On August 2, 2010, Zhejiang Geely Holding (ZGH) closed the deal that saw it acquire Volvo Cars from Ford, with the Swedish carmaker currently parked under the Geely Auto umbrella. Since then, both companies have been hard at work collaborating and expanding their product portfolios, which has proven to be rather fruitful endeavour.
This year marks the 10th anniversary of that deal, and to mark the occasion, the Chinese company has released a video detailing – through numbers – how both companies have improved from the start of the relationship up until the present day.
First up, revenues. In 2009, Volvo Cars registered 95.7 billion Swedish krona (SEK) in revenue, while Geely Auto managed just 14.069 billion Chinese yuan (CNY). Fast forward several years and both companies breaches the 100-billion mark, with Volvo notching up SEK274.12 billion and Geely recorded CNY106.6 billion.
Looking at net profits, post-Ford Volvo experienced a SEK5.19 billion loss in 2009, while Geely earned a net amount of CNY1.319 billion. As of 2019, Volvo is now in the green with a net profit of SEK14.3 billion, while Geely grew ten-fold to CNY12.674 billion in 2018.
The encouraging financial results are backed by increasing sales on both sides, with Volvo shifting 705,000 units last year compared to just 335,000 units in 2009. Geely’s sales growth is even more impressive, as it sold just 327,000 units in 2009, but has consistently broke the one-million mark for the last three years, with the most recent being 1.362 million units in 2019.
Looking at the Fortune Global 500, which is an annual ranking of the top 500 corporations worldwide as measured by revenue, ZGH first entered the list in 2012 and was placed 475th at the time. As of last year, the company is now ranked 220th.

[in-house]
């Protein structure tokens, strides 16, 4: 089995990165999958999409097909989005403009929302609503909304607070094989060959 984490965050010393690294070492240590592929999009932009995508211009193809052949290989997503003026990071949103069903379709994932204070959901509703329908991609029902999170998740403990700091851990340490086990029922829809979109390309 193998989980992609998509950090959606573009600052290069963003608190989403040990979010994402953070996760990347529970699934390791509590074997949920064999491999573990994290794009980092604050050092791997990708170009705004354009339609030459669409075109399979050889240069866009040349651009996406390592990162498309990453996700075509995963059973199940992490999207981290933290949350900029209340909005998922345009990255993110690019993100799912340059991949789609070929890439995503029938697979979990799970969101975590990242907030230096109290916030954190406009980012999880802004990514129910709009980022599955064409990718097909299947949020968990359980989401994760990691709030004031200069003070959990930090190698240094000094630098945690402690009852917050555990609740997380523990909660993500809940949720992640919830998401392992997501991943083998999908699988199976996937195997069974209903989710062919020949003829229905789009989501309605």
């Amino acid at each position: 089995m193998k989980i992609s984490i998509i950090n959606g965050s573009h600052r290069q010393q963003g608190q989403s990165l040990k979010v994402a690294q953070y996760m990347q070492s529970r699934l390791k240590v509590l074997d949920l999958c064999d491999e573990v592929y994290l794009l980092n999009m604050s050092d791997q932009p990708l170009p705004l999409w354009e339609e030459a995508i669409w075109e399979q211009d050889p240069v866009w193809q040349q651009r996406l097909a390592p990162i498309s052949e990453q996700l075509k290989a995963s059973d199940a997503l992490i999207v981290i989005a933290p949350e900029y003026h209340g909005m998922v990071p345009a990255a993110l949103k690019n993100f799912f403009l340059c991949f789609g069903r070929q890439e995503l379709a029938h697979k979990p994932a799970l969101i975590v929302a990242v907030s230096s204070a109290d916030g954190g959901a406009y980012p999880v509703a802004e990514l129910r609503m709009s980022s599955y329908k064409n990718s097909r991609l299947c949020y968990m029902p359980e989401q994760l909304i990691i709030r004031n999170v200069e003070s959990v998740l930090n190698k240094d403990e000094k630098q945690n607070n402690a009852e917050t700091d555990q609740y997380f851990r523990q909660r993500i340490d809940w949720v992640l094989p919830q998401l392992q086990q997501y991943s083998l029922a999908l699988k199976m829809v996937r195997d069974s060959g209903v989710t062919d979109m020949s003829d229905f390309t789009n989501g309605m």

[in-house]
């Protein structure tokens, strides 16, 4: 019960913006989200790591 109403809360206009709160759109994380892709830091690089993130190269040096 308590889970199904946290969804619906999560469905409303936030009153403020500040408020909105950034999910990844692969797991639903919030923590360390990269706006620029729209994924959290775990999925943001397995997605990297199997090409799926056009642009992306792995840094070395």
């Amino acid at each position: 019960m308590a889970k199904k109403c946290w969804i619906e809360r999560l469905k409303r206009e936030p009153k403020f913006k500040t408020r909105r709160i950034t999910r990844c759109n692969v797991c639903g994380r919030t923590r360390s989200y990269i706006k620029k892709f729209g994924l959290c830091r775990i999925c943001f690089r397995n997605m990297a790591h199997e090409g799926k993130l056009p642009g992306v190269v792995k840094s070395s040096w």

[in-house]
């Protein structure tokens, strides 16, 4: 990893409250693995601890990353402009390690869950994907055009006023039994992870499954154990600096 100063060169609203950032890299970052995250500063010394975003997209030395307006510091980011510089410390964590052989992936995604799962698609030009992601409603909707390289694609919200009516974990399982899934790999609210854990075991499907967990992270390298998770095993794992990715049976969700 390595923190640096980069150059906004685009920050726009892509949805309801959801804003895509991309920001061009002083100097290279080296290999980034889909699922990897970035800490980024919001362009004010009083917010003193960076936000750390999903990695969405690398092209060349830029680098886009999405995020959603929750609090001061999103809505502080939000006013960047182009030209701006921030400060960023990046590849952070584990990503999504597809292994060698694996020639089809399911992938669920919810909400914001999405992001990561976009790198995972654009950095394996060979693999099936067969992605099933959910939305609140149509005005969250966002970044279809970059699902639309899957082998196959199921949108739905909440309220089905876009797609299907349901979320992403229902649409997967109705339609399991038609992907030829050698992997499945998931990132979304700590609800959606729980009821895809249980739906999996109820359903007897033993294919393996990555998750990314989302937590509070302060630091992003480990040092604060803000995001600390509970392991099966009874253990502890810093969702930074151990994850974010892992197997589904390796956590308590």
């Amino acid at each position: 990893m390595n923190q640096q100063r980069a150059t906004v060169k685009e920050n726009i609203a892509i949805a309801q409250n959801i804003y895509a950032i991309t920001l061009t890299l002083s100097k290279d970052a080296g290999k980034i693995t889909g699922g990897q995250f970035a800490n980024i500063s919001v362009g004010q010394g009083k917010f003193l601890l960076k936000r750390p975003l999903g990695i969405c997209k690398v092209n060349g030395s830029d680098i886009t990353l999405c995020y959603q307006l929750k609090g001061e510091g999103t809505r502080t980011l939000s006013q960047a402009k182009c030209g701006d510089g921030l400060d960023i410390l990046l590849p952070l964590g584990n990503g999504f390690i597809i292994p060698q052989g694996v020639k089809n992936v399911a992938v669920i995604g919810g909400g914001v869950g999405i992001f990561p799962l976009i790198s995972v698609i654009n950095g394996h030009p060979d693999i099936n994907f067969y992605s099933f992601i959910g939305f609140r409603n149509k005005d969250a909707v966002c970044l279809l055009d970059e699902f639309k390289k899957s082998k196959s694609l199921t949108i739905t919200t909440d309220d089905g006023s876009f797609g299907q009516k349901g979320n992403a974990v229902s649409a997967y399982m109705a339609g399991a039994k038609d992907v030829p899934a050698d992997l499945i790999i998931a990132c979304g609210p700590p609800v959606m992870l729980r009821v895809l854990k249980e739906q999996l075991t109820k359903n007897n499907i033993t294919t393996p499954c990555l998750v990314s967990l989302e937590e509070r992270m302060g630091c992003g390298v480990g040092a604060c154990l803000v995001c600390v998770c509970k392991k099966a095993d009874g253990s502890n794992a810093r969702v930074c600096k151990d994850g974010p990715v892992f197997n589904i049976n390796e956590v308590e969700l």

New products are key to these sales figures, and Geely has managed to expand the number of research and development (R&D) centres it operates from just the one in China in 2009, to a total of 10 in 2020. This includes one in Malaysia, which was formed together with Proton.
The result of all that R&D work has also seen the creation of four vehicle platforms that underpin most models made by Geely and Volvo, including the B-segment Modular Architecture (BMA), Pure-electric Modular Architecture (PMA), Compact Modular Architecture (CMA) and Scalable Product Architecture (SPA).
Of course, Volvo isn’t the only one to be touched by Geely, as the group also owns stakes in several other companies over the years, including Geometry, smart, Polestar, the London Electric Vehicle Company (LEVC), Lotus, Lynk & Co and Proton. It also dabbles in other ground and sky mobility companies like Terrafugia, Volocopter, CaoCao, StarRides, as well as low-orbit satellites via Geespace.
That’s quite a resume, but there are no plans to slow down, as Geely is hopeful to be among the top 10 automobile companies in the world moving forward. Given the current momentum, that goal certainly holds promise.
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